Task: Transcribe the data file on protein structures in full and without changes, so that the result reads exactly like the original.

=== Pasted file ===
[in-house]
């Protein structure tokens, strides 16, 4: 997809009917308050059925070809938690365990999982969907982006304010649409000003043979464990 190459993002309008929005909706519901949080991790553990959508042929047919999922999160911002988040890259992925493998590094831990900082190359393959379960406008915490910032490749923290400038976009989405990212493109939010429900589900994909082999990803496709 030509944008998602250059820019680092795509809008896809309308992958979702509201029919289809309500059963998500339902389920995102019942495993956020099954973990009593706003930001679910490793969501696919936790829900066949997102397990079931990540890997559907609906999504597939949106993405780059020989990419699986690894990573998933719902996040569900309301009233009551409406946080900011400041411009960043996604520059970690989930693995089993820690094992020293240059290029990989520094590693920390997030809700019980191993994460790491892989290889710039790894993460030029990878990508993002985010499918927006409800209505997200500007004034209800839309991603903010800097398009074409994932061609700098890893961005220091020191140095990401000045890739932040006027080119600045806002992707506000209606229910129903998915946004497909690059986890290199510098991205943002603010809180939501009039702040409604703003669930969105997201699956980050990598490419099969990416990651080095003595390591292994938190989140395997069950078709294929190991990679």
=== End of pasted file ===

[in-house]
């Protein structure tokens, strides 16, 4: 997809009917308050059925070809938690365990999982969907982006304010649409000003043979464990 190459993002309008929005909706519901949080991790553990959508042929047919999922999160911002988040890259992925493998590094831990900082190359393959379960406008915490910032490749923290400038976009989405990212493109939010429900589900994909082999990803496709 030509944008998602250059820019680092795509809008896809309308992958979702509201029919289809309500059963998500339902389920995102019942495993956020099954973990009593706003930001679910490793969501696919936790829900066949997102397990079931990540890997559907609906999504597939949106993405780059020989990419699986690894990573998933719902996040569900309301009233009551409406946080900011400041411009960043996604520059970690989930693995089993820690094992020293240059290029990989520094590693920390997030809700019980191993994460790491892989290889710039790894993460030029990878990508993002985010499918927006409800209505997200500007004034209800839309991603903010800097398009074409994932061609700098890893961005220091020191140095990401000045890739932040006027080119600045806002992707506000209606229910129903998915946004497909690059986890290199510098991205943002603010809180939501009039702040409604703003669930969105997201699956980050990598490419099969990416990651080095003595390591292994938190989140395997069950078709294929190991990679």